Are Biosimilars About to Make Waves in Rheumatology?

The growing use of expensive biologics has led public and private insurers in the United States to impose cost-sharing burdens that place these drugs out of reach for many patients. The FDA is anticipating a marked increase in the biosimilar market as more patents expire for brand-name biologics.

Patent protections for a number of targeted biologic drugs approved by the US Food and Drug Administration (FDA) to treat rheumatoid arthritis (RA) are set to expire in the next few years, opening a door for biosimilars. A biosimilar is a protein-based drug whose biological component is highly similar to the approved reference product but which has no clinically meaningful difference in safety, efficacy, or quality.

In an interview with Rheumatology Advisor, Jonathan Kay, MD, director of Clinical Rheumatology Research and professor of medicine at the University of Massachusetts Medical School in Worcester, Massachusetts, explained that for a drug to be a biosimilar, “[It] must have the same primary amino acid structure as its reference product and has [to have] been approved by a regulatory agency according to a pathway for biosimilars.”

Dr Kay has written extensively about biosimilars and has helped develop biosimilars for RA. Biosimilars are not to be confused with biomimics (also called biocopies), which Dr Kay said are available in a few countries that have less-stringent regulations. “A biomimic is purported to be like the reference product but has not been subjected to review or approval by a regulatory agency according to a pathway for biosimilars,” he said. Thus, a biomimic may not have the same primary amino acid structure or may have clinically meaningful differences from the reference product.

Regulating Biosimilars

In the past, biosimilars were sometimes referred to as biogenerics, but this term is a misnomer. Whereas small-molecule generic drugs are identical to the reference drug in every way, biosimilars are never completely identical to the reference biologic.1 This is because the ingredients and processes used to produce the protein component of a biologic influence the protein’s structure and function, so any deviations will affect the final product.2,3 Without access to the same ingredients and manufacturing processes, the maker of a biosimilar must develop a new proprietary method for creating the protein product.

The complexity of manufacturing large-molecule biopharmaceuticals left the FDA without a clear regulatory pathway for evaluating biosimilars until 2010, when the Biologics Price Competition and Innovation Act (BPCIA) was enacted as part of the Affordable Care Act. Under the BPCIA, the sponsor of a biosimilar must wait 4 years after the reference drug was first approved to file a Biologics License Application (BLA). The BLA must include data from analytical, animal, and clinical studies that establish the biosimilar and reference drug are essentially the same, with nearly equivalent safety, purity, immunogenicity, and potency in the intended patient population (Figure).3,4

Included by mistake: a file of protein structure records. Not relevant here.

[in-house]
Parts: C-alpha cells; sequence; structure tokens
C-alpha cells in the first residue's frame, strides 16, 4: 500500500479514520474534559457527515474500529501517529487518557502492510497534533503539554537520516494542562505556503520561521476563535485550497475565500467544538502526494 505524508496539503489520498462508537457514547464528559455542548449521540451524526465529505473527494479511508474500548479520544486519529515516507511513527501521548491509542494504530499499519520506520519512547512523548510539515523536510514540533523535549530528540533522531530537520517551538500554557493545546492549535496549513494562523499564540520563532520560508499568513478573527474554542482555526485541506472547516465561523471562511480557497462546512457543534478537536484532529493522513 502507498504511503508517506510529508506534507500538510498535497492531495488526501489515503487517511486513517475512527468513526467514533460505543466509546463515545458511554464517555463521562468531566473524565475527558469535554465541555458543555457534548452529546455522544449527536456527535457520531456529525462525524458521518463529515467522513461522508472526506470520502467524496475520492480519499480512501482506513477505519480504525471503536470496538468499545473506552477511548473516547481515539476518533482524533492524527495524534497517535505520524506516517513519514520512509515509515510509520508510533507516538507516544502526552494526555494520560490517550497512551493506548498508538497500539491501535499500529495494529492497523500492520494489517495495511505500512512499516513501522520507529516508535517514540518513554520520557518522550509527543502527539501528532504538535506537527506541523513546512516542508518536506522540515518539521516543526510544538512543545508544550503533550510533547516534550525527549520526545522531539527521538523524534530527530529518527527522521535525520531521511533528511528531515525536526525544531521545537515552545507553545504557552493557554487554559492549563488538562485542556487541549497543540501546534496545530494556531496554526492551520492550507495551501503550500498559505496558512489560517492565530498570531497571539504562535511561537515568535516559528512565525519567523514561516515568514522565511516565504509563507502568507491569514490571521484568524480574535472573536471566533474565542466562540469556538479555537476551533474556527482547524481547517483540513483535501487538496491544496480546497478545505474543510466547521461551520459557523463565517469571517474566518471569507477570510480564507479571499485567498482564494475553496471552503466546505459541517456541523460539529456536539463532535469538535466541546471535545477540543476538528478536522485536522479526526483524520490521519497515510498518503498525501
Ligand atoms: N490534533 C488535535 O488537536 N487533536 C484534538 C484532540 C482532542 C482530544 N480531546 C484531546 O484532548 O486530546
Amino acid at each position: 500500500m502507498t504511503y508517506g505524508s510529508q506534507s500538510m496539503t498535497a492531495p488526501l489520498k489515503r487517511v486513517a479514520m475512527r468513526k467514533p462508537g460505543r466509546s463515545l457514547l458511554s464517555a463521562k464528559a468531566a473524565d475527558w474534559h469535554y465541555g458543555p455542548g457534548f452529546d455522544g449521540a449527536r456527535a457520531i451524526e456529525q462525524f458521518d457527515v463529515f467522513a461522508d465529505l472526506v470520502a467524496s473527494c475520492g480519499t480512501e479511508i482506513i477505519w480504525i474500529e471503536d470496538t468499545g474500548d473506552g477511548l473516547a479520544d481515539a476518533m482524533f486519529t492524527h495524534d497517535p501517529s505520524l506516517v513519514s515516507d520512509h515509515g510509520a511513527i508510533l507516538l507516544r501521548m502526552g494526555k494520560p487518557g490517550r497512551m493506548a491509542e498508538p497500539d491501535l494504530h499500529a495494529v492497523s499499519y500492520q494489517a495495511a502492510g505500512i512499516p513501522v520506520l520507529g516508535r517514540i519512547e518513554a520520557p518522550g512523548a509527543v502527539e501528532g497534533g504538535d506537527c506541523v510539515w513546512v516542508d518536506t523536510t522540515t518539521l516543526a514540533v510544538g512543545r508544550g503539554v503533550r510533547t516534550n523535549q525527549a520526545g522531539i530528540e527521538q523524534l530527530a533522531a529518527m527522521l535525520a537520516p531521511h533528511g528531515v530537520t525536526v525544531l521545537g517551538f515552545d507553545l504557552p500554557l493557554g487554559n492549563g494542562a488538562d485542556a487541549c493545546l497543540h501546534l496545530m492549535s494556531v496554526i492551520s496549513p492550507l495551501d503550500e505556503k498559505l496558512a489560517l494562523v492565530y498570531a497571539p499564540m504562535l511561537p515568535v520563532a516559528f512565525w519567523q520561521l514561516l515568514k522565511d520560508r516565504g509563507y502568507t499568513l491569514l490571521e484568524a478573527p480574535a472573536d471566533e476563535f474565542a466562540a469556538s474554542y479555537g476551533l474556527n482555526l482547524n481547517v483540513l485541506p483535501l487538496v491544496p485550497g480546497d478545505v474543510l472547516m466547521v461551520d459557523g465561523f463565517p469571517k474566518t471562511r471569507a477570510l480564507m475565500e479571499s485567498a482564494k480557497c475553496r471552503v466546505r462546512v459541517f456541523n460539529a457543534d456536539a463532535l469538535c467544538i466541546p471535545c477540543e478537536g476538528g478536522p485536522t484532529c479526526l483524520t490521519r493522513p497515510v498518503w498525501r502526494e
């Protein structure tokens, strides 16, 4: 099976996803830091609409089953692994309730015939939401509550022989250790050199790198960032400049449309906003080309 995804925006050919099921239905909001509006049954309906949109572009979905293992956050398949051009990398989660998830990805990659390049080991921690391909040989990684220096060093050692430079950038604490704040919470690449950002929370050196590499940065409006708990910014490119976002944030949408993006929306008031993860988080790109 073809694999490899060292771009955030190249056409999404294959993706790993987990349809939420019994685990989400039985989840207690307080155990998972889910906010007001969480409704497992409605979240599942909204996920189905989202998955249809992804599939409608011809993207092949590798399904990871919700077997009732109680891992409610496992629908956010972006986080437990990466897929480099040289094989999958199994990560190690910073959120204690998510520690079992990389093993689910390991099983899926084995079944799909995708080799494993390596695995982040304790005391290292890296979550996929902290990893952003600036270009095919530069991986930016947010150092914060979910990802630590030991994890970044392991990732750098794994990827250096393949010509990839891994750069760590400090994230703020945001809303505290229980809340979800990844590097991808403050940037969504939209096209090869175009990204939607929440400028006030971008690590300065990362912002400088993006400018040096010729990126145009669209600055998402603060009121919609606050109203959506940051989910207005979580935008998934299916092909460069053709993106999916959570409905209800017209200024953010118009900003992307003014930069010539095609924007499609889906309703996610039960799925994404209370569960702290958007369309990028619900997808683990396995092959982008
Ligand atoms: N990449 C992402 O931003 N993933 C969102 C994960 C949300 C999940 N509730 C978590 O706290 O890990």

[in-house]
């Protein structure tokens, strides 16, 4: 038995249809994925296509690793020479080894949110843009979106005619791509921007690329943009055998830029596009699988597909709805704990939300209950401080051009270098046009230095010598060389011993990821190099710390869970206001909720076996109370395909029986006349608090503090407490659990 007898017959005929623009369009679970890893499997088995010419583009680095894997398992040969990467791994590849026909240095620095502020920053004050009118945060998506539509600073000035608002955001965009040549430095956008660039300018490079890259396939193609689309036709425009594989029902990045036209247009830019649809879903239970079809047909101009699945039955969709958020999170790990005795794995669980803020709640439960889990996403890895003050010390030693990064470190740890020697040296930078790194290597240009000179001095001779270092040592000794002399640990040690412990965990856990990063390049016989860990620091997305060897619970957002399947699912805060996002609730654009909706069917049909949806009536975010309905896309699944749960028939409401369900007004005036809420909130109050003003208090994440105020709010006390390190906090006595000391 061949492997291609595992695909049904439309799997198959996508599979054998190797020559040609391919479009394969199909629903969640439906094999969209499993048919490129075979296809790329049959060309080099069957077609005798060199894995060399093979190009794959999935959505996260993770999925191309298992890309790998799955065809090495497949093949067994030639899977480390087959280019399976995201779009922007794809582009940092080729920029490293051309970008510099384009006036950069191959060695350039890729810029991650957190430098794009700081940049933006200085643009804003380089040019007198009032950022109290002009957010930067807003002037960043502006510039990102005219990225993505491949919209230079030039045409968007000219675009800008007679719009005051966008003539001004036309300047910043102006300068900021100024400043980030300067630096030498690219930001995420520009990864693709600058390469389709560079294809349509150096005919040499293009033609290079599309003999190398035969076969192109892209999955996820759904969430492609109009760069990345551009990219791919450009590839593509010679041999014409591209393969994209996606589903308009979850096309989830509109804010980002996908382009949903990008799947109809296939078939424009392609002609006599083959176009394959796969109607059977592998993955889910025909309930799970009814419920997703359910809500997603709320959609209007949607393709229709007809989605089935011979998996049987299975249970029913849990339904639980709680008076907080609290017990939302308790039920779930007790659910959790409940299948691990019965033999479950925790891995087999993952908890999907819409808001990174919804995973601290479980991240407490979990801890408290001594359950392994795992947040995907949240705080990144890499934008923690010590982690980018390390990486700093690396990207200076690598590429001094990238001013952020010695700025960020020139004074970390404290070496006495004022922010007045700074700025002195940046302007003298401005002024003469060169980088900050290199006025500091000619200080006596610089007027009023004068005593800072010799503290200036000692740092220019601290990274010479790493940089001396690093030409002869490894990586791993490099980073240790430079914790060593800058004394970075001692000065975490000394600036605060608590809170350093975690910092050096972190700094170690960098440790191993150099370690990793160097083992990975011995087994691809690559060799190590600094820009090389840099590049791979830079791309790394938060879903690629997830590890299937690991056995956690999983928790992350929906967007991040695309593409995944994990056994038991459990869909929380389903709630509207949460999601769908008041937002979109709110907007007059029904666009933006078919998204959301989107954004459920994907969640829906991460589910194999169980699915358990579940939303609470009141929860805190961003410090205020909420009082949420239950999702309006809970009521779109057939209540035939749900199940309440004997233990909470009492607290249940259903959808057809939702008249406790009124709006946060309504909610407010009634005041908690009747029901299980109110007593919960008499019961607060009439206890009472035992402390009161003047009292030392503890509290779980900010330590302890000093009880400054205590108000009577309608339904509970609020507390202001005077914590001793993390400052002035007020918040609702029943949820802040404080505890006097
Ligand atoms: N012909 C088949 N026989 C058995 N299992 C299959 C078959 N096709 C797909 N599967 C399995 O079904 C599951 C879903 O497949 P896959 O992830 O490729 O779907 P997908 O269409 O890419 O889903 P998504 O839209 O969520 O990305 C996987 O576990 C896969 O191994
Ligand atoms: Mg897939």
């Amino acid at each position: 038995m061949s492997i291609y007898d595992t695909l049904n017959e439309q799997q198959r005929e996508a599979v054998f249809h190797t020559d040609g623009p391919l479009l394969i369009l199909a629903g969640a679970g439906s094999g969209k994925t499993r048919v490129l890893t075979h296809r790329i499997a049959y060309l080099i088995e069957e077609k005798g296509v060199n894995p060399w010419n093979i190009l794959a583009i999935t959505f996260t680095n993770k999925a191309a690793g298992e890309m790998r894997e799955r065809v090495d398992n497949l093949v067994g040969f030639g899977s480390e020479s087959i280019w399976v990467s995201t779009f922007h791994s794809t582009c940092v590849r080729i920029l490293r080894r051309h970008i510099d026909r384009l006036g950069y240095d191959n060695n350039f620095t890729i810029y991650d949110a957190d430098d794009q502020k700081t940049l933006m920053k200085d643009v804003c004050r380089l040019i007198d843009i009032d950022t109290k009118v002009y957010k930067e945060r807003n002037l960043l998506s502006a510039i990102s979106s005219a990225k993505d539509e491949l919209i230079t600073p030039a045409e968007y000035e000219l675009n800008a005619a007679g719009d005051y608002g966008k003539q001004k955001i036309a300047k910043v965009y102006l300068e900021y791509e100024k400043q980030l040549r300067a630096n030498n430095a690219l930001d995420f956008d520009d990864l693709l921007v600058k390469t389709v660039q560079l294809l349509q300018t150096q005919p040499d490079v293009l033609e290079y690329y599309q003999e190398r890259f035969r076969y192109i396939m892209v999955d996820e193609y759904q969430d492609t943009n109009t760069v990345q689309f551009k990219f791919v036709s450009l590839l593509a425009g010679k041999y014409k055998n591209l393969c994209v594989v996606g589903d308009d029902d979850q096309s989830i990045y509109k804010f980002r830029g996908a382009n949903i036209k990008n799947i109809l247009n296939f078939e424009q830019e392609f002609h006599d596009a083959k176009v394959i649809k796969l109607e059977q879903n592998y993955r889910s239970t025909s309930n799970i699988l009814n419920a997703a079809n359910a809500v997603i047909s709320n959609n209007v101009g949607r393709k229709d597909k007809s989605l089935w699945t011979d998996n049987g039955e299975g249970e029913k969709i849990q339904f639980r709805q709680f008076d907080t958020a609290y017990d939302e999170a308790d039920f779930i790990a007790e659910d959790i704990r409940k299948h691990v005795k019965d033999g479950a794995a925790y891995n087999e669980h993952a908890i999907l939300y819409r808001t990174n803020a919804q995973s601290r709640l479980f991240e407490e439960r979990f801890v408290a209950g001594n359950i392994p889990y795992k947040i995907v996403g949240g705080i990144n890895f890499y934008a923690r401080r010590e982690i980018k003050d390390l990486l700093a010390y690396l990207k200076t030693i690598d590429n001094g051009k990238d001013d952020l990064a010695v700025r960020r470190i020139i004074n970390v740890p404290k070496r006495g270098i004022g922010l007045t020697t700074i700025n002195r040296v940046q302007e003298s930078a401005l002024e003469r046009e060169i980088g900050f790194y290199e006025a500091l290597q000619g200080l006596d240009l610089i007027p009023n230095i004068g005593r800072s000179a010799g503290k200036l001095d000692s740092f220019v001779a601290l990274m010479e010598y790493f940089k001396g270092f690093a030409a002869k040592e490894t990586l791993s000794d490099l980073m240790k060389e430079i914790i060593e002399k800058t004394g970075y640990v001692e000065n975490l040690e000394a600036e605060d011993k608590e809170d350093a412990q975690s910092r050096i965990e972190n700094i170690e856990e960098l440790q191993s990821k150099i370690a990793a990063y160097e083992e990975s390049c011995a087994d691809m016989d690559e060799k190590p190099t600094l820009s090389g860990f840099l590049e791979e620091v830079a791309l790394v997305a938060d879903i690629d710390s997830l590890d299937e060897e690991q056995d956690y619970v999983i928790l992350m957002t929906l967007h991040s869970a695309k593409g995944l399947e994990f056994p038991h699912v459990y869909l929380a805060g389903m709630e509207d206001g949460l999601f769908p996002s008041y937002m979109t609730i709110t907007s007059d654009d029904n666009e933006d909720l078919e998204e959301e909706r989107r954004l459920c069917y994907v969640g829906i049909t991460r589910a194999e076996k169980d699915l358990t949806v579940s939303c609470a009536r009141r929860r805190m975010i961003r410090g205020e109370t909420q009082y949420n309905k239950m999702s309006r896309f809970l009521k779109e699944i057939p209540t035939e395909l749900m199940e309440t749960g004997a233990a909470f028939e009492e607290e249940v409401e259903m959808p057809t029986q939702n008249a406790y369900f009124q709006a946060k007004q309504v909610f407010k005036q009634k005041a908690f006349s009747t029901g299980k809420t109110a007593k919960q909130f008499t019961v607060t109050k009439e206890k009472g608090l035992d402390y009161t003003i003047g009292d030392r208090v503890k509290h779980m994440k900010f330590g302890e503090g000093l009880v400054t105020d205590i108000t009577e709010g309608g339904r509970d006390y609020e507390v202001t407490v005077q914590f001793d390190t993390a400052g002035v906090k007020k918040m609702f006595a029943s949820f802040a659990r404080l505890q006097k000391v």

One of the studies must be a comparative clinical study between the biosimilar and the reference drug. The FDA may, at its discretion, also require the sponsor to conduct a clinical trial comparing the pharmacokinetics and pharmacodynamics of the biosimilar with those of the reference drug.

Although the licensing process for biosimilars is abbreviated, the biosimilar cannot come to market until the reference drug’s exclusivity period expires, which is 12 years after approval. Exclusivity is extended for an additional 6 months if the biologic is approved for pediatric use, but minor changes in the formulation or dose do not extend the patent.

FDA criteria for licensing biosimilars are in line with guidelines5 that the World Health Organization (WHO) issued in 2009, and Dr Kay expressed confidence the FDA’s evaluation process was adequate. “If a biosimilar has been reviewed and approved by a regulatory agency according to a pathway for biosimilars that follows the WHO guidelines, physicians can be confident about the efficacy and safety of that biosimilar when prescribing it to patients,” he said. Dr Kay said another reason for confidence in the safety of biosimilars is that “most have been developed by and are manufactured by pharmaceutical companies with extensive experience producing biopharmaceuticals.”

Since the BPCIA was enacted, the FDA has approved 1 biosimilar: Zarxio (filgrastim-sndz), a biosimilar of Neupogen. In contrast, the European Medicines Agency (EMA), which established an abbreviated licensing pathway for biosimilars in 2005, has approved several biosimilars for everything from diabetes to cancer to arthritis.6 More US biosimilars are on the way, according to the FDA, which reported that the agency’s Biosimilar Product Development program had enrolled 59 proposed biosimilars for 18 reference products as of January 21, 2016. 7 The FDA also has approximately 8 BLAs under consideration.